Secondly, I absolutely love horror comedies. They’re right up there with creature features for me. So when a film not only scares me but makes me laugh out loud, I know I’ve struck gold. Cute Little Buggers is a mix between Jaws, Slither, Critters, Cockneys Vs Zombies, and Gremlins, all favorites of mine. I love that Tony Jopia used pure British humor and didn’t try to make it palatable to all audiences. My favorite scene had to be the one of the guy grabbing a toaster as a weapon against the killer rabbits. When they asked him what he was planning on doing with a toaster, he replied, “Mixing me toasties.” This made me laugh way more than it probably should have.
The gore was fabulous. Bodily fluids were splashing from all corners of the screen, rabbits were exploding with high regularity… I do have to admit, despite knowing that the bunnies were the bad guys, I still felt bad every time one burst apart. There were limbs being severed and whips, arrows, bullets and cricket bats were flying with utmost abandon. Gory be!
Last but not least, who would ever suspect such sweet little woodland creatures as such bloodthirsty machines of death? People already know to be afraid of huge animals like rabid dogs, bears, ants, snakes and sharks. But bunnies? This was a genius move by Tony Jopia. He didn’t need to make them radiated and huge or give them bulging, pus-filled eyeballs and buck-toothed fangs. No, these little guys are just average little puffballs hopping around with the squirrels and hedgehogs until… BAM!
What Doesn’t Work
While the CG didn’t bother me (I considered it part of the humor), some may be irritated by it. There was one thing that bugged me, however. One of the characters gets shot in the face with an arrow, and when he yanks it out, the holes where the arrow was all but disappear. It’s very quick, and unless you’re looking for it, you probably won’t even notice it. I happened to catch it, and it stuck with me. Also, it may be a British thing, but I wasn’t too fond of the constant, hateful dialogue. Being pissy can be funny at times, but for me, this was just too much. The sound seemed a bit off in a few scenes, but nothing too distracting.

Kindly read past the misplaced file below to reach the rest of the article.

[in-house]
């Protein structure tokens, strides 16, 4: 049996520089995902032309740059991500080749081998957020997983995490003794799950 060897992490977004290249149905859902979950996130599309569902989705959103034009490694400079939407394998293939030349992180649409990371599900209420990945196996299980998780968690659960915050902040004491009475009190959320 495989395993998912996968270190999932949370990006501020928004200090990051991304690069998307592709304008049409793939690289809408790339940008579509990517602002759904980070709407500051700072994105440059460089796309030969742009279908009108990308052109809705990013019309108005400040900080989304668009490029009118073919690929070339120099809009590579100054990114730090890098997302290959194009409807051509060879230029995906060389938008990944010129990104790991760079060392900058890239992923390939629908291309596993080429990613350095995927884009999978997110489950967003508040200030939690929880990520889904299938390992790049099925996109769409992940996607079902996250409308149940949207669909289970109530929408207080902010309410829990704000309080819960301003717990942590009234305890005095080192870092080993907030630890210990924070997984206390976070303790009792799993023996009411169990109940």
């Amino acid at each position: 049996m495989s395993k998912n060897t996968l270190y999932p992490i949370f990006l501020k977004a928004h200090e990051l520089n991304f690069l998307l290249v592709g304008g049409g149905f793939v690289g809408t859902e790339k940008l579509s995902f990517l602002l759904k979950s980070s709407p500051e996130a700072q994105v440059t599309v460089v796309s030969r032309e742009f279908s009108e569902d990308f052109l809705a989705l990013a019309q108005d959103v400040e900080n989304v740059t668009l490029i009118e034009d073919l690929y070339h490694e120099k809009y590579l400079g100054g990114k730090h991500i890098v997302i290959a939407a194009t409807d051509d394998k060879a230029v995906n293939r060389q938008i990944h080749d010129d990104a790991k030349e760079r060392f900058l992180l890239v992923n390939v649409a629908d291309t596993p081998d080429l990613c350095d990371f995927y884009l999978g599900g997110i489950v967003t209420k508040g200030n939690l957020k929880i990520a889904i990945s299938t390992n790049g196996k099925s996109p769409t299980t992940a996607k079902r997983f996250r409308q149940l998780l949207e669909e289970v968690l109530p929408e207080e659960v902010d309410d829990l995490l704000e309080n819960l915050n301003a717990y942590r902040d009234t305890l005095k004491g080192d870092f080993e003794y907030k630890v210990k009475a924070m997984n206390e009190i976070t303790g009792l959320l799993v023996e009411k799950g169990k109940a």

I noticed discrepancies in character accents which were explained away/glossed over. Although he grew up in Deddington until he was 15, Melchoir had a heavy European accent (how long he lived with his mom in another country was never explained). Rose still had strong French accent, despite the fact that she’d spent 10 years in the UK and her dad’s accent was strongly local. My biggest complaint would have to be the amount of attack/abduction scenes. While I understand that the Cute Little Buggers were ambushing people left and right, nothing new was added with each subsequent scene. Mostly those involving people not important to the plot (French backpackers, I’m looking at you). It’s not really that big of a deal, but I think the film could have used a few less (or more original) of these scenes.
Cute Little Buggers is disgusting, hilarious, over the top and action packed. I never would have guessed that fluffy little bunnies could be so terrifying! If you’re in the mood for a hilarious, cheesy romp through the English countryside with some ass kicking characters, immoderate CGI and hysterical one-liners, look no further than Cute Little Buggers. Keep your eyes peeled – the movie premieres on VOD this November 7th.